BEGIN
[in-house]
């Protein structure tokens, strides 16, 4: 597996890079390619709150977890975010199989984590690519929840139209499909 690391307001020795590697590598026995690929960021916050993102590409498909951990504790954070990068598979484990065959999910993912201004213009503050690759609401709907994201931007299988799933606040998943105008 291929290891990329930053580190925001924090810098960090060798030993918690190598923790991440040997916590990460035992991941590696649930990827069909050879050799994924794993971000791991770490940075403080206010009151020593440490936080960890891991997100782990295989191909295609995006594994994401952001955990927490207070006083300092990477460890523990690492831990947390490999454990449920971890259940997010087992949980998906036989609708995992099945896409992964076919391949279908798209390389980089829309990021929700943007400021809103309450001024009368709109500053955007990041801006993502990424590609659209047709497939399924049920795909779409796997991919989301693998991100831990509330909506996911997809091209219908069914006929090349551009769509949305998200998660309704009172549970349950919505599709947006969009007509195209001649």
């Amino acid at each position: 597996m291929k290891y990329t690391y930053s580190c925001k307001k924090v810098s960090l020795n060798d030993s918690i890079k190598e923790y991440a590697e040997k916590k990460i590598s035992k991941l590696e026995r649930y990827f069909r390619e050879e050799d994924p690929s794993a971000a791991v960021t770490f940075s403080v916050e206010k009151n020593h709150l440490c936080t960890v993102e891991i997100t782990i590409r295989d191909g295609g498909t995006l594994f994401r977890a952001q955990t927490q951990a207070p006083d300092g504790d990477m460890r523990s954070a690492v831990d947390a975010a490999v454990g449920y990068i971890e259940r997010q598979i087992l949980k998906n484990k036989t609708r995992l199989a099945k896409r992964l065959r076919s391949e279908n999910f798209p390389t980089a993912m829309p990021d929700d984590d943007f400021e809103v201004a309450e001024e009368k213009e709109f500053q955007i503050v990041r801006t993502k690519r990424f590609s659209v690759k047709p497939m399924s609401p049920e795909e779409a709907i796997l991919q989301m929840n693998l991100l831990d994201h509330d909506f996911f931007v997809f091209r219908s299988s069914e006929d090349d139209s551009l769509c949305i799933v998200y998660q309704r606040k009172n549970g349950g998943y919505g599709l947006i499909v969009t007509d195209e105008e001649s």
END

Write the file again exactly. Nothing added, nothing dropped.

[in-house]
């Protein structure tokens, strides 16, 4: 597996890079390619709150977890975010199989984590690519929840139209499909 690391307001020795590697590598026995690929960021916050993102590409498909951990504790954070990068598979484990065959999910993912201004213009503050690759609401709907994201931007299988799933606040998943105008 291929290891990329930053580190925001924090810098960090060798030993918690190598923790991440040997916590990460035992991941590696649930990827069909050879050799994924794993971000791991770490940075403080206010009151020593440490936080960890891991997100782990295989191909295609995006594994994401952001955990927490207070006083300092990477460890523990690492831990947390490999454990449920971890259940997010087992949980998906036989609708995992099945896409992964076919391949279908798209390389980089829309990021929700943007400021809103309450001024009368709109500053955007990041801006993502990424590609659209047709497939399924049920795909779409796997991919989301693998991100831990509330909506996911997809091209219908069914006929090349551009769509949305998200998660309704009172549970349950919505599709947006969009007509195209001649």
């Amino acid at each position: 597996m291929k290891y990329t690391y930053s580190c925001k307001k924090v810098s960090l020795n060798d030993s918690i890079k190598e923790y991440a590697e040997k916590k990460i590598s035992k991941l590696e026995r649930y990827f069909r390619e050879e050799d994924p690929s794993a971000a791991v960021t770490f940075s403080v916050e206010k009151n020593h709150l440490c936080t960890v993102e891991i997100t782990i590409r295989d191909g295609g498909t995006l594994f994401r977890a952001q955990t927490q951990a207070p006083d300092g504790d990477m460890r523990s954070a690492v831990d947390a975010a490999v454990g449920y990068i971890e259940r997010q598979i087992l949980k998906n484990k036989t609708r995992l199989a099945k896409r992964l065959r076919s391949e279908n999910f798209p390389t980089a993912m829309p990021d929700d984590d943007f400021e809103v201004a309450e001024e009368k213009e709109f500053q955007i503050v990041r801006t993502k690519r990424f590609s659209v690759k047709p497939m399924s609401p049920e795909e779409a709907i796997l991919q989301m929840n693998l991100l831990d994201h509330d909506f996911f931007v997809f091209r219908s299988s069914e006929d090349d139209s551009l769509c949305i799933v998200y998660q309704r606040k009172n549970g349950g998943y919505g599709l947006i499909v969009t007509d195209e105008e001649s």